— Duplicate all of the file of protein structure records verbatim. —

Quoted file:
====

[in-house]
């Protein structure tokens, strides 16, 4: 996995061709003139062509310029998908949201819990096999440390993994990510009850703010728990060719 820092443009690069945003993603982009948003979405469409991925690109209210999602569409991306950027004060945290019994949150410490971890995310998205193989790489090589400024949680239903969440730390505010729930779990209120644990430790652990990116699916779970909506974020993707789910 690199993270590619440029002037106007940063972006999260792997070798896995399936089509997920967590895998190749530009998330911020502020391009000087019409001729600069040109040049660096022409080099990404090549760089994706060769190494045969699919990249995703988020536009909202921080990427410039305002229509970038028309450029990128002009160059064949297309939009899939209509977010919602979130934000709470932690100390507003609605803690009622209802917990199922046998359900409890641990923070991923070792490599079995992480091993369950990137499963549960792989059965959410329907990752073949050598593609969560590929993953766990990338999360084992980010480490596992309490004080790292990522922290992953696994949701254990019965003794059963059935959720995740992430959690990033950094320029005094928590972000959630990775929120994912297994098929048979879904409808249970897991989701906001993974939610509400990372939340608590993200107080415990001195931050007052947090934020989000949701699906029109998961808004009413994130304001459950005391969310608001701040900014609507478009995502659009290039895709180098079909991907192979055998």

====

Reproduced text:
[in-house]
């Protein structure tokens, strides 16, 4: 996995061709003139062509310029998908949201819990096999440390993994990510009850703010728990060719 820092443009690069945003993603982009948003979405469409991925690109209210999602569409991306950027004060945290019994949150410490971890995310998205193989790489090589400024949680239903969440730390505010729930779990209120644990430790652990990116699916779970909506974020993707789910 690199993270590619440029002037106007940063972006999260792997070798896995399936089509997920967590895998190749530009998330911020502020391009000087019409001729600069040109040049660096022409080099990404090549760089994706060769190494045969699919990249995703988020536009909202921080990427410039305002229509970038028309450029990128002009160059064949297309939009899939209509977010919602979130934000709470932690100390507003609605803690009622209802917990199922046998359900409890641990923070991923070792490599079995992480091993369950990137499963549960792989059965959410329907990752073949050598593609969560590929993953766990990338999360084992980010480490596992309490004080790292990522922290992953696994949701254990019965003794059963059935959720995740992430959690990033950094320029005094928590972000959630990775929120994912297994098929048979879904409808249970897991989701906001993974939610509400990372939340608590993200107080415990001195931050007052947090934020989000949701699906029109998961808004009413994130304001459950005391969310608001701040900014609507478009995502659009290039895709180098079909991907192979055998």